Few, if any, contemporary authors have attracted the level of critical attention that is lavished upon J.M. Coetzee. No doubt there are many reasons for this, but a good part of the fascination with his fiction is a result of the evident rigour with which it is conceived. To read a Coetzee novel is to encounter a work that seems to have been thought through on every possible level. His writing not only foregrounds its thematic concerns in multifaceted and evocative ways; it also displays an often quite overt sense of formal self-awareness, one consequence of which is that even an apparently ad hoc work such as Elizabeth Costello (2003), which appears to be (and in fact is) a cobbled together collection of lightly fictionalised lectures, somehow manages to stay a step ahead of its readers. Coetzee’s fictions are not merely well crafted; they seem to have a remarkable ability to scrutinise their own premises.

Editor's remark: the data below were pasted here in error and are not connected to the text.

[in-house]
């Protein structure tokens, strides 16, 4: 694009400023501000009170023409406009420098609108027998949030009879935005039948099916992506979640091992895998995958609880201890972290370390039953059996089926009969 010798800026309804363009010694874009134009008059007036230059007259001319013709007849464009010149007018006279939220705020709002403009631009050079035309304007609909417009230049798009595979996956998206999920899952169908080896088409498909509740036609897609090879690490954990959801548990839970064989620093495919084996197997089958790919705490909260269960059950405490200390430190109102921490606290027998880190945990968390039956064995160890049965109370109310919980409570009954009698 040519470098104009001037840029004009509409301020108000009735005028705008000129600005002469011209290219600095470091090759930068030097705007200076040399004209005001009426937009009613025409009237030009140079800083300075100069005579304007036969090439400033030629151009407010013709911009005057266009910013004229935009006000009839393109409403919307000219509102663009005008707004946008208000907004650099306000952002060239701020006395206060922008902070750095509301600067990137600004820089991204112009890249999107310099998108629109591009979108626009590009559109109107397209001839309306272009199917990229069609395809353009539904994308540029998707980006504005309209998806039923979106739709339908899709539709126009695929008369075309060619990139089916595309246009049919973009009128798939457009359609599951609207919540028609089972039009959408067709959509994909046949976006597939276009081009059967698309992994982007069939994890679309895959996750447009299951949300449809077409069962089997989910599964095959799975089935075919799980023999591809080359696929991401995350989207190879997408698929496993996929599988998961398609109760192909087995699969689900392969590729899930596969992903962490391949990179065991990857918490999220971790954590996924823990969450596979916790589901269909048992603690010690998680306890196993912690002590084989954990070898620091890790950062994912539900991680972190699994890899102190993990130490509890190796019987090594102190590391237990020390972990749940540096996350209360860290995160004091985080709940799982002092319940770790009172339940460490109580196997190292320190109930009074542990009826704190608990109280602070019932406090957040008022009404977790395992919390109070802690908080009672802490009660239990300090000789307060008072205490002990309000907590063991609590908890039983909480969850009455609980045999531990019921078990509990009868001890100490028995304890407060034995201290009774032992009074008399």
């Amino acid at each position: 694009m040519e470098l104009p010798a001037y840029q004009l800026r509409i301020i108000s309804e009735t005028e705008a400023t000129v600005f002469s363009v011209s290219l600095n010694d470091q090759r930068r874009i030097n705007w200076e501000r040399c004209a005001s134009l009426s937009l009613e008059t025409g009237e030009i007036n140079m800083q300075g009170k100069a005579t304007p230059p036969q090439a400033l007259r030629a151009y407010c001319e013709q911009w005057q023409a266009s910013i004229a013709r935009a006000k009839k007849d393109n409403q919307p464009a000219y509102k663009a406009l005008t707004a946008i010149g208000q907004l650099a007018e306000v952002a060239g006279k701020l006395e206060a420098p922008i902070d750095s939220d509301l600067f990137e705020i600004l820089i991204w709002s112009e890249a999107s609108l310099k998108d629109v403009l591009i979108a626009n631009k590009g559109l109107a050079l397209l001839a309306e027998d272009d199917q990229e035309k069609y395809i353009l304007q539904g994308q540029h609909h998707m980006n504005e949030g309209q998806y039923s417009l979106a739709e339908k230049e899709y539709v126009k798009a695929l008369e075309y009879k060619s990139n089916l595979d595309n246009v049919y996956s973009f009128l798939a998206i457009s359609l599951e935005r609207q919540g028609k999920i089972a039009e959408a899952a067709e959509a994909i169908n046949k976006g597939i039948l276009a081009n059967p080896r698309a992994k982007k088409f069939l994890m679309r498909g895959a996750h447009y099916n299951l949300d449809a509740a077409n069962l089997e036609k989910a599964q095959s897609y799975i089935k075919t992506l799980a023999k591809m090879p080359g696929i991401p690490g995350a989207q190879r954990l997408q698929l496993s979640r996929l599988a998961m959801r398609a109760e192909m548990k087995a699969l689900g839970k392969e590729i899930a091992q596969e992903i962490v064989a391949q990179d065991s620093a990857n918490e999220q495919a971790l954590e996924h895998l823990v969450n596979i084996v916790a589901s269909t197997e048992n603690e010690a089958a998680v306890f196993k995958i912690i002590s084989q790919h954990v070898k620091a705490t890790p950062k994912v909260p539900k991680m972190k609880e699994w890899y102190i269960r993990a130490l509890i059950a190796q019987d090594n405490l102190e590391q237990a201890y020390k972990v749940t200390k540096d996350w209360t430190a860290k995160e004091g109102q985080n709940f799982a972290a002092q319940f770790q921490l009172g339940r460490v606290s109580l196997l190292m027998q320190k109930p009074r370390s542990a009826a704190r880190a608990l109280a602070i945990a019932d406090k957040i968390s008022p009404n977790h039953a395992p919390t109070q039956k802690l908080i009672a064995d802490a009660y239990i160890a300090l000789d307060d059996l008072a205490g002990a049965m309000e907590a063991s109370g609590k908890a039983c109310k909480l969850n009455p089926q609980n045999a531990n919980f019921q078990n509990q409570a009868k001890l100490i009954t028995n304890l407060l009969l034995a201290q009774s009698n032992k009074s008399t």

For much of his career, Coetzee has also benefited from a certain mystique, an air of unknowability, which followed from his disinclination to speak publicly about his personal life and his creative processes. His reputation for reticence (which was perhaps always a little overstated) has, however, begun to soften in recent years. J.C. Kannemeyer’s substantial biography J.M. Coetzee: A Life in Writing (2012), written with its subject’s co-operation, has fleshed out many of the previously sketchy details of Coetzee’s life. The book has significant flaws, some of which are attributable to the fact that Kannemeyer died suddenly before he was able to shepherd it into print, but it contains a large amount of valuable background material that places the fiction – the South African novels, in particular – in an appropriate historical context, and provides important information about the development of Coetzee’s thinking and the evolution of his art.